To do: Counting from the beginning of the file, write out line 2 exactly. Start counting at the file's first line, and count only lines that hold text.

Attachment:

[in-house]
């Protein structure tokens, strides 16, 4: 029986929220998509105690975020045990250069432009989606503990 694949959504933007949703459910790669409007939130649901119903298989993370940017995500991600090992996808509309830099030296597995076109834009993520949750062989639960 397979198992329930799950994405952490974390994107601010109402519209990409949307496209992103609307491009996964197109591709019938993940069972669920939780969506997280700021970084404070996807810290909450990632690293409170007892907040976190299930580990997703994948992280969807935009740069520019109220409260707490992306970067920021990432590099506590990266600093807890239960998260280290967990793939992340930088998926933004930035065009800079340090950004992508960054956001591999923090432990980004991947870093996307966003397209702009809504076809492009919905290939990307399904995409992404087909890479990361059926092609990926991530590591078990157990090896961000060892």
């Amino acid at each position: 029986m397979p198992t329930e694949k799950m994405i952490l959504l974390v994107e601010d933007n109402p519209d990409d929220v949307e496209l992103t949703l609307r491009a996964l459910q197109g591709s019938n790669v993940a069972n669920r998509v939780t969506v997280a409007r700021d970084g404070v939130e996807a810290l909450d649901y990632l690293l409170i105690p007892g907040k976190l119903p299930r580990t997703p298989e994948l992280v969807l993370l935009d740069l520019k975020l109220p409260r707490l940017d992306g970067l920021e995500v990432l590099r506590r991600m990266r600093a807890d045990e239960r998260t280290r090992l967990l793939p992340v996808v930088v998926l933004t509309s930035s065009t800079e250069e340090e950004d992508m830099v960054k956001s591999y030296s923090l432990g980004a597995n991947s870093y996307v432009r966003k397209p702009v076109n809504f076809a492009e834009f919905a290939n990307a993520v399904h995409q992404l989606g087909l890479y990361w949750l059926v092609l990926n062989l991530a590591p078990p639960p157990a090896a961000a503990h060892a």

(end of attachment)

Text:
């Protein structure tokens, strides 16, 4: 029986929220998509105690975020045990250069432009989606503990 694949959504933007949703459910790669409007939130649901119903298989993370940017995500991600090992996808509309830099030296597995076109834009993520949750062989639960 397979198992329930799950994405952490974390994107601010109402519209990409949307496209992103609307491009996964197109591709019938993940069972669920939780969506997280700021970084404070996807810290909450990632690293409170007892907040976190299930580990997703994948992280969807935009740069520019109220409260707490992306970067920021990432590099506590990266600093807890239960998260280290967990793939992340930088998926933004930035065009800079340090950004992508960054956001591999923090432990980004991947870093996307966003397209702009809504076809492009919905290939990307399904995409992404087909890479990361059926092609990926991530590591078990157990090896961000060892």